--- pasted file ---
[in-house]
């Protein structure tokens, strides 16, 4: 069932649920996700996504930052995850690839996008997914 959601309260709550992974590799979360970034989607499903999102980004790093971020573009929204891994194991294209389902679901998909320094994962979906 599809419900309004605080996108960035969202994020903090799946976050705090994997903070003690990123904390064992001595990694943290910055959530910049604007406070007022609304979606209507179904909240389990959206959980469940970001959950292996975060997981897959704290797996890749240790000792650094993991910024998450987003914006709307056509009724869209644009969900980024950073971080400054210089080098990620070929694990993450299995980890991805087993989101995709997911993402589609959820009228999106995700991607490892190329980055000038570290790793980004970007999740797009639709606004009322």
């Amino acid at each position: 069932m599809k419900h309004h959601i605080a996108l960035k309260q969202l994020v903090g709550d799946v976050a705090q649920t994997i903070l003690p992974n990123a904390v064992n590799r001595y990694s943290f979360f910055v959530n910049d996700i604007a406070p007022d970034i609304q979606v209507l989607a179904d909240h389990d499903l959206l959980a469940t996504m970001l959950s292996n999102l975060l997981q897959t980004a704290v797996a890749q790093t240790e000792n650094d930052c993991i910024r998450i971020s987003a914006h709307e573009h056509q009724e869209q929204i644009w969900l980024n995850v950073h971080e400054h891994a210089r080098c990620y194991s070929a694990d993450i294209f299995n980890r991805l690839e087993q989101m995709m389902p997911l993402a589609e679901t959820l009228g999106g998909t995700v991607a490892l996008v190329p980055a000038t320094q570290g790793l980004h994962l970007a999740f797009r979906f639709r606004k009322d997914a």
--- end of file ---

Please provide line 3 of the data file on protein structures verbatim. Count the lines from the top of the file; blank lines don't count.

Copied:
């Amino acid at each position: 069932m599809k419900h309004h959601i605080a996108l960035k309260q969202l994020v903090g709550d799946v976050a705090q649920t994997i903070l003690p992974n990123a904390v064992n590799r001595y990694s943290f979360f910055v959530n910049d996700i604007a406070p007022d970034i609304q979606v209507l989607a179904d909240h389990d499903l959206l959980a469940t996504m970001l959950s292996n999102l975060l997981q897959t980004a704290v797996a890749q790093t240790e000792n650094d930052c993991i910024r998450i971020s987003a914006h709307e573009h056509q009724e869209q929204i644009w969900l980024n995850v950073h971080e400054h891994a210089r080098c990620y194991s070929a694990d993450i294209f299995n980890r991805l690839e087993q989101m995709m389902p997911l993402a589609e679901t959820l009228g999106g998909t995700v991607a490892l996008v190329p980055a000038t320094q570290g790793l980004h994962l970007a999740f797009r979906f639709r606004k009322d997914a």